File system backup job is successful, but bpbkar reports "sparse" files.

Article:TECH24698  |  Created: 2005-01-18  |  Updated: 2014-01-15  |  Article URL http://www.symantec.com/docs/TECH24698
Article Type
Technical Solution


Environment

Issue



File system backup job is successful, but bpbkar reports "sparse" files.


Error



No error is reported but in some cases if the sparse file is extremely large the client might experience high CPU usage by the bpbkar process.


Solution



UNIX client file system backup is successful with Exit Status 0, but the bpbkar log shows delays processing sparse files and messages such as:

02:16:45 [551654] <2> bpbkar process_file: INF - /dir1/dir2/file.dbs is sparse: stat.st_size = 2097160192, stat.st_blocks * 512 = 2095312896
02:23:02 [551654] <2> bpbkar process_file: INF - /dir1/dir2/file.dbs is now size 2094918265
02:26:01 [551654] <4> bpbkar PrintFile: /dir1/dir2/file.dbs
 
Generally speaking, these are informational messages indicating that a "sparse" file has been encountered. The VERITAS NetBackup (tm) bpbkar client process considers a file  "sparse" when the file size is larger than the physical block space allocated by the file system to store the file. This implies at least one of the records in the file is a "hole" or record of zeros. The file system optimizes storage of sparse files by keeping track of records containing all zeros and does not allocate physical blocks for these records of zeros. Thus records of zeros appear as "holes" in the file. The file size includes the zeros, but the file system has not allocated physical blocks to store the records of zeros. The UNIX client bpbkar process performs special processing when it encounters one of these files for backup. Similar special processing occurs in the UNIX client tar process to restore one of these files.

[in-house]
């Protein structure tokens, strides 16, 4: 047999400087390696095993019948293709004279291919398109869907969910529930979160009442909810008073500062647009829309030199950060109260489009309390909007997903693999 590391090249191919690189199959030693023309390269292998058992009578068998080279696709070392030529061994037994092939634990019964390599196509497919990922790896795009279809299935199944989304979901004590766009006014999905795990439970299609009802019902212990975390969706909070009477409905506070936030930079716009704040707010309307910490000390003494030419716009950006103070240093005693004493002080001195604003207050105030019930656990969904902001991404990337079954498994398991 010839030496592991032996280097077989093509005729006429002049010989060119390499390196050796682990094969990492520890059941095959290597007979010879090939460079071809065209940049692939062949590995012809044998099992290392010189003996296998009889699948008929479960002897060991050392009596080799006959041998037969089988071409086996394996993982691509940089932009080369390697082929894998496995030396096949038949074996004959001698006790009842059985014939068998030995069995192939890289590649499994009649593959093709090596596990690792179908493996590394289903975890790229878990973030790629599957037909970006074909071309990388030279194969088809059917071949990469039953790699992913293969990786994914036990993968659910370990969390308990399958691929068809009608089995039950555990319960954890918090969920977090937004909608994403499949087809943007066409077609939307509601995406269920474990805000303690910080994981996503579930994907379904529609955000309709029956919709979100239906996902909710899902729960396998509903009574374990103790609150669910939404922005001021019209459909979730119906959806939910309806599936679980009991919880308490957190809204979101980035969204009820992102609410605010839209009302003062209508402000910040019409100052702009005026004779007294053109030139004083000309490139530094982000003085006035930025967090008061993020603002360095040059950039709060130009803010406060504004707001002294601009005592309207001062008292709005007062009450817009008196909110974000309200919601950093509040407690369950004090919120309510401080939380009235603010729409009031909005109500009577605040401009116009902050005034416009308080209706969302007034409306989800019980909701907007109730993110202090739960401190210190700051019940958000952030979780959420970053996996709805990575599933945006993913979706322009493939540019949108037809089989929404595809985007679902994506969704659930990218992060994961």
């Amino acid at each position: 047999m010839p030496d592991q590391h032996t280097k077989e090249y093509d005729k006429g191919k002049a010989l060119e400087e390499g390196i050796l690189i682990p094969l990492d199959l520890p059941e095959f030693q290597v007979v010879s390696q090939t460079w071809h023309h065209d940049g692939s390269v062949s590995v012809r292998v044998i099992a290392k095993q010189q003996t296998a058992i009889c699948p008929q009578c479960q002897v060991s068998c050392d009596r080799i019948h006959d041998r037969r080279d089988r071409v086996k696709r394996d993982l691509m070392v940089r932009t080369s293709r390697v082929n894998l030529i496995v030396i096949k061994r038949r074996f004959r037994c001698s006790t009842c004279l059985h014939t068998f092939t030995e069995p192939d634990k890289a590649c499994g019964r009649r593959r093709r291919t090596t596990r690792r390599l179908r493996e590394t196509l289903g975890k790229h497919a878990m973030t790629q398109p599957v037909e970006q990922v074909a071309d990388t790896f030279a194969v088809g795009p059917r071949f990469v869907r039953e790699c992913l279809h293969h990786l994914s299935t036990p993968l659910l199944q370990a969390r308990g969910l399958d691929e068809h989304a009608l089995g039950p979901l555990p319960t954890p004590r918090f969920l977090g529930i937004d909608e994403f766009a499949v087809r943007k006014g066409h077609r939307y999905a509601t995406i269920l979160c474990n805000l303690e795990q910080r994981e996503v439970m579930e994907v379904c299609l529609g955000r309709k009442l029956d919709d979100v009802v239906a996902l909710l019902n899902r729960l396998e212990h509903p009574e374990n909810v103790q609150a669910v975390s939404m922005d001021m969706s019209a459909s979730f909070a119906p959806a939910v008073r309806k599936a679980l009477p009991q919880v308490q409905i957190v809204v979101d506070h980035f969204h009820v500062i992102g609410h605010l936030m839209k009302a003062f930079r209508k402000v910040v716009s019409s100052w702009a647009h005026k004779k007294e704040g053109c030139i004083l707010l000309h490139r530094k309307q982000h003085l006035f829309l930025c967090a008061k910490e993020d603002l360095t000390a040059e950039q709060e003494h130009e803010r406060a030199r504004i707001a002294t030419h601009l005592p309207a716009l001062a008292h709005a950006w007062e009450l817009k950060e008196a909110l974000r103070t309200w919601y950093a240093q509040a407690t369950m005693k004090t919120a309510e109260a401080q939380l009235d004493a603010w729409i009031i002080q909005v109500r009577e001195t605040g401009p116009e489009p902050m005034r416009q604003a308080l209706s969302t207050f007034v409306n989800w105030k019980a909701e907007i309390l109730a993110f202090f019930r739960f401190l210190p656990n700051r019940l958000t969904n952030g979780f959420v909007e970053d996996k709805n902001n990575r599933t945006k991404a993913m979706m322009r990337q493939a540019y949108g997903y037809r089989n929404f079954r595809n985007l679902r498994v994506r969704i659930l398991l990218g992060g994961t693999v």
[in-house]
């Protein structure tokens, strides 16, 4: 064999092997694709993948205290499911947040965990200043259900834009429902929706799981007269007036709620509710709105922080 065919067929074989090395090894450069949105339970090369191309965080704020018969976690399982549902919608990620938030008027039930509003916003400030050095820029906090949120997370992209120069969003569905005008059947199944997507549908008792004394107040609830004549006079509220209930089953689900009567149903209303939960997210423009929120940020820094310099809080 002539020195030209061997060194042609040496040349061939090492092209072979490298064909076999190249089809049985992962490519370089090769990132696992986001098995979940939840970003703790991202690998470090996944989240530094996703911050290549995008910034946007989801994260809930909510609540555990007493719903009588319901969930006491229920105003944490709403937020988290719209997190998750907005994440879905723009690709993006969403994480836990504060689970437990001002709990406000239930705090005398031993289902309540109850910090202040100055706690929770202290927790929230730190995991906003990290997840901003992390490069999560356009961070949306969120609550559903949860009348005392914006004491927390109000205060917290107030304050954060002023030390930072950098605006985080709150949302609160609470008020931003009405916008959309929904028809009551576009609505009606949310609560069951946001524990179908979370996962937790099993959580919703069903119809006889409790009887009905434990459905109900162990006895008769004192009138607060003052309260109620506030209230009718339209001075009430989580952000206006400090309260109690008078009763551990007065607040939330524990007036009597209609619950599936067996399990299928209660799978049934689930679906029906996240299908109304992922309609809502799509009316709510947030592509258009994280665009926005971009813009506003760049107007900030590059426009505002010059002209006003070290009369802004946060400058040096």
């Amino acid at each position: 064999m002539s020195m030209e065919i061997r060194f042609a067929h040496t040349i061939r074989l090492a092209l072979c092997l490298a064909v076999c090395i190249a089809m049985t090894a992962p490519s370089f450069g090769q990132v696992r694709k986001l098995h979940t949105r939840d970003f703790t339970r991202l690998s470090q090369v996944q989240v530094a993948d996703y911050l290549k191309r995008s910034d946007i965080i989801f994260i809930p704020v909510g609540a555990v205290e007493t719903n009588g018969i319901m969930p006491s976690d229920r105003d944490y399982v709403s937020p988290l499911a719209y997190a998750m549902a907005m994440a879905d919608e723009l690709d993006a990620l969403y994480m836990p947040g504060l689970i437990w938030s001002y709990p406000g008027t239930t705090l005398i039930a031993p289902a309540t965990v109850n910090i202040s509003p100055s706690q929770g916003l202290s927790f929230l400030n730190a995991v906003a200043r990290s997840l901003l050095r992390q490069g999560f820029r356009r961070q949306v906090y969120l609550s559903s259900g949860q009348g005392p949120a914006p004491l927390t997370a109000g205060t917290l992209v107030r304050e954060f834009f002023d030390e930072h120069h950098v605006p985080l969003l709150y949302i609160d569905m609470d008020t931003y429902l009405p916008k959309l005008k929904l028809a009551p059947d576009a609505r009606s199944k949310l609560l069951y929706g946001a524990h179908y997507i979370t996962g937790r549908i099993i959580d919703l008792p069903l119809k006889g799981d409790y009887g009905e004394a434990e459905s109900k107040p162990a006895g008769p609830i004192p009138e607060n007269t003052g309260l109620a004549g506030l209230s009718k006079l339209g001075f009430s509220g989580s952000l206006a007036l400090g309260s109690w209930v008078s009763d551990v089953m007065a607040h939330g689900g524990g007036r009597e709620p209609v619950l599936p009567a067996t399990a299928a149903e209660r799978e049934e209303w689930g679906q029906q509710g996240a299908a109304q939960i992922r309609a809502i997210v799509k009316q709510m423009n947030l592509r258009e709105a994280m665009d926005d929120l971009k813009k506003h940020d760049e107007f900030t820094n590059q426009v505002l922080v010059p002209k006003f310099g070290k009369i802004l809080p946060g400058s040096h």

This special processing associated with handling a sparse file may require more time on backup and restore than a regular file of the same size. Sparse files are commonly associated with database products. If a database product is present, the user may want to consider using a NetBackup database agent to back up the database and its sparse files.
 
If there are issues backing up the sparse file (e.g. high CPU usage) a workaround may be to exclude the file by adding the file name to the file on the client called /usr/openv/netbackup/exclude_list.



Legacy ID



256622


Article URL http://www.symantec.com/docs/TECH24698


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